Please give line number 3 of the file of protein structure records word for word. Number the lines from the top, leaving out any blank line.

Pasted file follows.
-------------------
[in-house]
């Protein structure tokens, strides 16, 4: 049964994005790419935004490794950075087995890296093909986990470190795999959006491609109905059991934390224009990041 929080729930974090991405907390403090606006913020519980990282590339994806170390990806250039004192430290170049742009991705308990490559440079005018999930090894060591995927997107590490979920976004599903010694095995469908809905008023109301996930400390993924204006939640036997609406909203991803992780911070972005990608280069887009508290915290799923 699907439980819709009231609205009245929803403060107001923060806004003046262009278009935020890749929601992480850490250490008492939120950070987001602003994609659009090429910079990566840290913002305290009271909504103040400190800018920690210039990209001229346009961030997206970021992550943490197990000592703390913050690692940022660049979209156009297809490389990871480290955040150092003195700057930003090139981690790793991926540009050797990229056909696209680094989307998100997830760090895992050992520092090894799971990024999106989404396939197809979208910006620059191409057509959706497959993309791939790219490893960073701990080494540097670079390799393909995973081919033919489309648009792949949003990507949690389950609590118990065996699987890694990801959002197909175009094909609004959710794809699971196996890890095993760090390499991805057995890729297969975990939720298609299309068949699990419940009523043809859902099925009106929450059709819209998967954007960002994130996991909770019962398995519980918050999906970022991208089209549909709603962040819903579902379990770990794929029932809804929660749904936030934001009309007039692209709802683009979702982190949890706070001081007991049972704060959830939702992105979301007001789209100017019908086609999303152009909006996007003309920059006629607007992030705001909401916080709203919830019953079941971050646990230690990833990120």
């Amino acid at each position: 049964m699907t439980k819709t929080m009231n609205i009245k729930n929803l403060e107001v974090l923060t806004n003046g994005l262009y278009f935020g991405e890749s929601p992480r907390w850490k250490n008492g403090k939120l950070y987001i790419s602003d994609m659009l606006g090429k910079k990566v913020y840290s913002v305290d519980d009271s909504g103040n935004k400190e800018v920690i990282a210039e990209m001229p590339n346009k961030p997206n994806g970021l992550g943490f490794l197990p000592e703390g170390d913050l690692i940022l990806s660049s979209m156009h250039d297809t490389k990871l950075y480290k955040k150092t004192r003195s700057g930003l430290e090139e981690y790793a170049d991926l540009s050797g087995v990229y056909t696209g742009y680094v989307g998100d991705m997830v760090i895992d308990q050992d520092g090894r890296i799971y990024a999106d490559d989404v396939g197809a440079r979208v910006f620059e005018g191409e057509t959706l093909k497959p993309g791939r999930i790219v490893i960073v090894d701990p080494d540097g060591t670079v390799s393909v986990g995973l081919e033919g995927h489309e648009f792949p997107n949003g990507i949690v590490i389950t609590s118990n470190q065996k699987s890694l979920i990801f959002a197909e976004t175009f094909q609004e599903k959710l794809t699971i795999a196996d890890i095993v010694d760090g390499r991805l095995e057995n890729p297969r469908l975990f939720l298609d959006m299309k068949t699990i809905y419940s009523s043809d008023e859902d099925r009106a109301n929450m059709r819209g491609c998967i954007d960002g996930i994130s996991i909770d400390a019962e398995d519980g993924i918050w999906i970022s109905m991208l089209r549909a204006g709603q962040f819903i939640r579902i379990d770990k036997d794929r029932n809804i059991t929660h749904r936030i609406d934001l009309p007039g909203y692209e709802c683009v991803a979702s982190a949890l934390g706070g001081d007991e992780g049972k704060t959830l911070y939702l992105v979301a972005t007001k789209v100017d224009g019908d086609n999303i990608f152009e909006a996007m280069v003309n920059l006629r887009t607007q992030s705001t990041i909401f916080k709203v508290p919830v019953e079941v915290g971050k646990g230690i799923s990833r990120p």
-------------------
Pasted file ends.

């Amino acid at each position: 049964m699907t439980k819709t929080m009231n609205i009245k729930n929803l403060e107001v974090l923060t806004n003046g994005l262009y278009f935020g991405e890749s929601p992480r907390w850490k250490n008492g403090k939120l950070y987001i790419s602003d994609m659009l606006g090429k910079k990566v913020y840290s913002v305290d519980d009271s909504g103040n935004k400190e800018v920690i990282a210039e990209m001229p590339n346009k961030p997206n994806g970021l992550g943490f490794l197990p000592e703390g170390d913050l690692i940022l990806s660049s979209m156009h250039d297809t490389k990871l950075y480290k955040k150092t004192r003195s700057g930003l430290e090139e981690y790793a170049d991926l540009s050797g087995v990229y056909t696209g742009y680094v989307g998100d991705m997830v760090i895992d308990q050992d520092g090894r890296i799971y990024a999106d490559d989404v396939g197809a440079r979208v910006f620059e005018g191409e057509t959706l093909k497959p993309g791939r999930i790219v490893i960073v090894d701990p080494d540097g060591t670079v390799s393909v986990g995973l081919e033919g995927h489309e648009f792949p997107n949003g990507i949690v590490i389950t609590s118990n470190q065996k699987s890694l979920i990801f959002a197909e976004t175009f094909q609004e599903k959710l794809t699971i795999a196996d890890i095993v010694d760090g390499r991805l095995e057995n890729p297969r469908l975990f939720l298609d959006m299309k068949t699990i809905y419940s009523s043809d008023e859902d099925r009106a109301n929450m059709r819209g491609c998967i954007d960002g996930i994130s996991i909770d400390a019962e398995d519980g993924i918050w999906i970022s109905m991208l089209r549909a204006g709603q962040f819903i939640r579902i379990d770990k036997d794929r029932n809804i059991t929660h749904r936030i609406d934001l009309p007039g909203y692209e709802c683009v991803a979702s982190a949890l934390g706070g001081d007991e992780g049972k704060t959830l911070y939702l992105v979301a972005t007001k789209v100017d224009g019908d086609n999303i990608f152009e909006a996007m280069v003309n920059l006629r887009t607007q992030s705001t990041i909401f916080k709203v508290p919830v019953e079941v915290g971050k646990g230690i799923s990833r990120p």